Padworth Common

Padworth Common nature reserve is a tranquil haven for wildlife with heathland, woodland, ponds and alder-lined gullies.


8 miles south-west of

OS Map Reference

A static map of Padworth Common

Know before you go

28 hectares

Parking information

Take the A4 from Reading towards Newbury. Approaching Aldermaston Wharf turn left onto Padworth Lane, which then becomes Rectory Rd. After just over 2 miles, fork right, just before jctn with main road. The car park with height barrier is on your right

Walking trails

Several public footpaths and bridleways and other minor paths cross the common which is itself bisected by the main road.


Paths on north common remain relatively dry throughout the year whereas those on south common are seasonally wet but more level. Terrain is largely flat.


Dogs permitted

When to visit

Opening times

Open at all hours

Best time to visit

March to September

About the reserve

A diverse heathland

The purple swathes of open heathland are set among a tapestry of ancient oaks, grasslands, ponds and pine trees. The common also reveals carpets of moss over undulating mounds of wet heathland. The edges and slopes of the heathland dip down into gnarled oaks and alder in the wet gullies. In spring, marsh-marigold, lesser celandine and opposite-leaved golden-saxifrage grow in abundance here.

A sanctuary for specialists

The heathland supports a community of rare, specialist species. In the summer months at dusk, you may hear the long vibrato song of the nightjar resonating across the open heath. A number of other heathland birds are either resident or regularly breed here such as Dartford warbler, tree pipit, stonechat and woodlark.

Reptiles and amphibians

Padworth is also home to a number of reptiles including adder, grass snake and slow-worm. Amphibians include common frog, toad and both palmate and smooth newts.

Beautiful butterflies and other insects

During the spring and summer months the heath buzzes with activity, butterflies including the elusive grayling use the heath. It is hard to spot on gravelly areas basking with wings closed and tilted in a peculiar fashion. When disturbed it reveals a vivid eye-spot to ward off potential predators. You may be lucky to see the emerald glint of a green tiger beetle passing along the tracks, or hear the buzzing notes from a bog bush-cricket, crawling among the wet areas of purple moor-grass.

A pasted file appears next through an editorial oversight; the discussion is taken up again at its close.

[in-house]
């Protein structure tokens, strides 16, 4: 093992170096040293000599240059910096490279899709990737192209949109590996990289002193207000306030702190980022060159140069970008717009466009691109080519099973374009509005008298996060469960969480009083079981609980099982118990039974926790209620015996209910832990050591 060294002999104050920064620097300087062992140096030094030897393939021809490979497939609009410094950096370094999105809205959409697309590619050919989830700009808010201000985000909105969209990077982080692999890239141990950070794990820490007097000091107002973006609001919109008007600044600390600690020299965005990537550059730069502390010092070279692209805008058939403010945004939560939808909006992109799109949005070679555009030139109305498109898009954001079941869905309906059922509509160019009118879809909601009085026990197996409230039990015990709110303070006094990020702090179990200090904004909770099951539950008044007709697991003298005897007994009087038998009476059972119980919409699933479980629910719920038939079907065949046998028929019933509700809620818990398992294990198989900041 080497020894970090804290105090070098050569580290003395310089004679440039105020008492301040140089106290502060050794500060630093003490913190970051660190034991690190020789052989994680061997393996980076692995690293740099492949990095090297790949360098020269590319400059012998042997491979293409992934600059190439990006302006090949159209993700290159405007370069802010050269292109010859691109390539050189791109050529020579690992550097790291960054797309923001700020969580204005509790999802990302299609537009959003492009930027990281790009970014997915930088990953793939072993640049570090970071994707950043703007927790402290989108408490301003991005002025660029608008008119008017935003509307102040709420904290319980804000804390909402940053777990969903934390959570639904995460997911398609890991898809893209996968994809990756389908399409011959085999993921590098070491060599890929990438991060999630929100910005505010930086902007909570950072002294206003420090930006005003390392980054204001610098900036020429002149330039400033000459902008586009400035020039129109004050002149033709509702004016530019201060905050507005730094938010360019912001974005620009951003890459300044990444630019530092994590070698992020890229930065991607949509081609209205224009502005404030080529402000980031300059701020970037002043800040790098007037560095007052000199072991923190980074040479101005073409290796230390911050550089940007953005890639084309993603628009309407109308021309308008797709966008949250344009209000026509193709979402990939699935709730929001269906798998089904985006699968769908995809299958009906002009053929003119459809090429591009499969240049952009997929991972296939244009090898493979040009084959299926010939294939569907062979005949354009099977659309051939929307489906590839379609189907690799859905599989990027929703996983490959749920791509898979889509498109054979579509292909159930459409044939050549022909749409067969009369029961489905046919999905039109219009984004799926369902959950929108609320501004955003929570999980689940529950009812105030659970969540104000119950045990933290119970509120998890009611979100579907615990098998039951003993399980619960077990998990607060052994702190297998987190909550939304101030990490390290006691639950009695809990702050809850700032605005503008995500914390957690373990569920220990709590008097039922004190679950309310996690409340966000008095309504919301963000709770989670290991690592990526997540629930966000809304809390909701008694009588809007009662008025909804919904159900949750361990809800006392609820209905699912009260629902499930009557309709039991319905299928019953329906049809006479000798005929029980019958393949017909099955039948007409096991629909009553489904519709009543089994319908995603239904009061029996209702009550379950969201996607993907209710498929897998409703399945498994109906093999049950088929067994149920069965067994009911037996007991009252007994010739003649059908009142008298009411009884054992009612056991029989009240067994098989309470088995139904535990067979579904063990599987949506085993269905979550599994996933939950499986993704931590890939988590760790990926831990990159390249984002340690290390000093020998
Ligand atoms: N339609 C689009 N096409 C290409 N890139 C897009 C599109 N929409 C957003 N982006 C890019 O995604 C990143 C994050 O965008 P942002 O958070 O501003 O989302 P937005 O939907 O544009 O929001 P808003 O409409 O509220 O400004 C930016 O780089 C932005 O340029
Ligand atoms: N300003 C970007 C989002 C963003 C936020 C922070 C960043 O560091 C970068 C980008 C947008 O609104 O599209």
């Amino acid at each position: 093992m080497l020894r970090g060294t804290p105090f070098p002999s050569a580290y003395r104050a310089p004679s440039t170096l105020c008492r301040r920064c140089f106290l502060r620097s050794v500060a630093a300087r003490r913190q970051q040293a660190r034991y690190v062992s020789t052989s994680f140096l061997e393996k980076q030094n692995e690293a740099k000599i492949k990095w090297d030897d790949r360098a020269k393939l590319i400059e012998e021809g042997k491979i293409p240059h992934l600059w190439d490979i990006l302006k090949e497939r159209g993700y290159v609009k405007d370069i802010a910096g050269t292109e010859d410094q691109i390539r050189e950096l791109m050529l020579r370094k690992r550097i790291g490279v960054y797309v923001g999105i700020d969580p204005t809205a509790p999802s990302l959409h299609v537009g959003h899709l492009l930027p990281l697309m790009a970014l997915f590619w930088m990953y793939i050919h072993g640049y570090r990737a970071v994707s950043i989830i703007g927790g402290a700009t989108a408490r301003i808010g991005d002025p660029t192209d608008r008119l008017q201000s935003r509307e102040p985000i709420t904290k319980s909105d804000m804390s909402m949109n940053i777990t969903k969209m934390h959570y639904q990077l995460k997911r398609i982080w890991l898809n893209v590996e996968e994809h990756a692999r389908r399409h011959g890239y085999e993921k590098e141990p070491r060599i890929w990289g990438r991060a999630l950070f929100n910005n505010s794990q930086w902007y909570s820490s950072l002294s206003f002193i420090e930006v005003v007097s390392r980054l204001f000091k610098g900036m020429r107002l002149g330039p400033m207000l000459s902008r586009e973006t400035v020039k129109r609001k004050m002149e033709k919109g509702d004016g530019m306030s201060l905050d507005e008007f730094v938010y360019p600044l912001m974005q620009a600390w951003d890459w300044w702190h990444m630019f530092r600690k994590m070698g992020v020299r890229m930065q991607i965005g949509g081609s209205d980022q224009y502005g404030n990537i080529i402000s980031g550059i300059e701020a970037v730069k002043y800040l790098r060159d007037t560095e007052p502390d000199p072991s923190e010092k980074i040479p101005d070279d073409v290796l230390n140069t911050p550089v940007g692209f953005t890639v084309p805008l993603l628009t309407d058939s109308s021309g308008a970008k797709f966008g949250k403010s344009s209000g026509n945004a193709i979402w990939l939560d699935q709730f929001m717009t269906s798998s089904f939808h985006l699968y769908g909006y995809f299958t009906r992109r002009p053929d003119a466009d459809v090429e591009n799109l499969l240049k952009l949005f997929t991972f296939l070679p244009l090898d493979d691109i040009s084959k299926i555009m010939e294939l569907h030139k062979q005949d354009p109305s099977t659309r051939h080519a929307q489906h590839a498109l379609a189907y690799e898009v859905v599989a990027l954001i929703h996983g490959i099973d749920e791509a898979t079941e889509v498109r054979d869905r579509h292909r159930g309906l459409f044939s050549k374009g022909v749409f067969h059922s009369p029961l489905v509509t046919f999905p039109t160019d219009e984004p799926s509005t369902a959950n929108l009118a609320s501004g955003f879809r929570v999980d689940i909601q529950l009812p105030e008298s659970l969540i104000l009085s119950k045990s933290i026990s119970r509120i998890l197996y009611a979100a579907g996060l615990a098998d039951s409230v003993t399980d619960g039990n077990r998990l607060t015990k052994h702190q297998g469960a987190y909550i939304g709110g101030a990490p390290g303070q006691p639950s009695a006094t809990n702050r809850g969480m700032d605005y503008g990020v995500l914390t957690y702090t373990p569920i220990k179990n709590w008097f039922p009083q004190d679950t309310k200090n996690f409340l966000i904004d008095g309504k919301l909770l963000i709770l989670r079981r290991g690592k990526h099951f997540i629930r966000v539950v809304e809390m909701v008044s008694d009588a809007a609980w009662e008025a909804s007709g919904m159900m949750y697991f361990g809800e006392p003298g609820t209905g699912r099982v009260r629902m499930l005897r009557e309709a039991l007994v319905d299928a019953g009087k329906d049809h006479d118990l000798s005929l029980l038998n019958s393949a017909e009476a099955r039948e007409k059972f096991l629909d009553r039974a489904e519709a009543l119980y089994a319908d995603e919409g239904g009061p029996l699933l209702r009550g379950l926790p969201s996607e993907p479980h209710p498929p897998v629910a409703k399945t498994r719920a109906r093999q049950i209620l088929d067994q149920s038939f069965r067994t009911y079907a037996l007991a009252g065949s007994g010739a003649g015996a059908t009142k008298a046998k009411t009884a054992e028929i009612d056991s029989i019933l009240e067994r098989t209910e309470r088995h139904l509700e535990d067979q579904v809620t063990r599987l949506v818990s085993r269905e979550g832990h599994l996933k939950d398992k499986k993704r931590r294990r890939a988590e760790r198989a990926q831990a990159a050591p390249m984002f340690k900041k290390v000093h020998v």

A bustling pond

A lovely way to while away half an hour or so is to sit near the main pond on North Common and enjoy the darting dragonflies and damselflies. They include the broad-bodied chaser, golden-ringed dragonfly, downy emerald and common hawker. Here you can also spot a variety of aquatic insects and larvae.

A link to the Kennet

The common is nestled on the upper plateau of the Kennet Valley and can form part of a walk down to the River Kennet and back, past a Norman church, Padworth College and the Kennet and Avon Canal. The paths on this reserve enable anyone wishing to get away from busy life to enjoy a quiet walk for a few hours. 


Padworth Common is managed by the Berks, Bucks and Oxon Wildlife Trust on behalf of West Berkshire Council.

Contact us

Berks, Bucks & Oxon Wildlife Trust (BBOWT)
Contact number: 01635 35157
Contact email:
Volunteers hedgelaying
Get involved

Volunteer with us

Our volunteers help us in so many ways - by working on nature reserves, helping at visitor centres, leading walks, training others and much, much more. Without our volunteers we would not be able to carry out much of our work.

For more information about volunteering for BBOWT, please get in touch with